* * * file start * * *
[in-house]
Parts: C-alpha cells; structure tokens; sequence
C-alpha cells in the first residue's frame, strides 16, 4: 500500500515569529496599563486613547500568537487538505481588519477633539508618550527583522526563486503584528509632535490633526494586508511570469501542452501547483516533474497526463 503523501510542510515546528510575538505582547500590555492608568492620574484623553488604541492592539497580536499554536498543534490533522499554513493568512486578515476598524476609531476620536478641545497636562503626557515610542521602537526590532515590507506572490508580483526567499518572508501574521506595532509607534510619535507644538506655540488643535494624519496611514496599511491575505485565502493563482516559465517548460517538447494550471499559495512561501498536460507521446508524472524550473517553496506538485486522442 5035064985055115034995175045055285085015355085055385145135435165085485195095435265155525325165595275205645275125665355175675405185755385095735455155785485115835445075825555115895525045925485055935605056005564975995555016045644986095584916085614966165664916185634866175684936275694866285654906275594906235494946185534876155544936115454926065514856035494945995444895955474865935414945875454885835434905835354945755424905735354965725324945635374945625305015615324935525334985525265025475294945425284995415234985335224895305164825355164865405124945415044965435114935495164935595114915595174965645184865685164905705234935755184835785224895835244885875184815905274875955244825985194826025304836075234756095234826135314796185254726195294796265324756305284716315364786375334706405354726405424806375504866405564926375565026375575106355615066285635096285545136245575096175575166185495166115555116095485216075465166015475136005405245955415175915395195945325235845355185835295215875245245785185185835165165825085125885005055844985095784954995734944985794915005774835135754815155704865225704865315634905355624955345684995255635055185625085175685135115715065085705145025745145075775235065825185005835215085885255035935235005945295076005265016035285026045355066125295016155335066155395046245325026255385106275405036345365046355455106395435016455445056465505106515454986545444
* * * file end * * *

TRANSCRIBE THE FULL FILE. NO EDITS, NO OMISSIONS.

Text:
[in-house]
Parts: C-alpha cells; structure tokens; sequence
C-alpha cells in the first residue's frame, strides 16, 4: 500500500515569529496599563486613547500568537487538505481588519477633539508618550527583522526563486503584528509632535490633526494586508511570469501542452501547483516533474497526463 503523501510542510515546528510575538505582547500590555492608568492620574484623553488604541492592539497580536499554536498543534490533522499554513493568512486578515476598524476609531476620536478641545497636562503626557515610542521602537526590532515590507506572490508580483526567499518572508501574521506595532509607534510619535507644538506655540488643535494624519496611514496599511491575505485565502493563482516559465517548460517538447494550471499559495512561501498536460507521446508524472524550473517553496506538485486522442 5035064985055115034995175045055285085015355085055385145135435165085485195095435265155525325165595275205645275125665355175675405185755385095735455155785485115835445075825555115895525045925485055935605056005564975995555016045644986095584916085614966165664916185634866175684936275694866285654906275594906235494946185534876155544936115454926065514856035494945995444895955474865935414945875454885835434905835354945755424905735354965725324945635374945625305015615324935525334985525265025475294945425284995415234985335224895305164825355164865405124945415044965435114935495164935595114915595174965645184865685164905705234935755184835785224895835244885875184815905274875955244825985194826025304836075234756095234826135314796185254726195294796265324756305284716315364786375334706405354726405424806375504866405564926375565026375575106355615066285635096285545136245575096175575166185495166115555116095485216075465166015475136005405245955415175915395195945325235845355185835295215875245245785185185835165165825085125885005055844985095784954995734944985794915005774835135754815155704865225704865315634905355624955345684995255635055185625085175685135115715065085705145025745145075775235065825185005835215085885255035935235005945295076005265016035285026045355066125295016155335066155395046245325026255385106275405036345365046355455106395435016455445056465505106515454986545444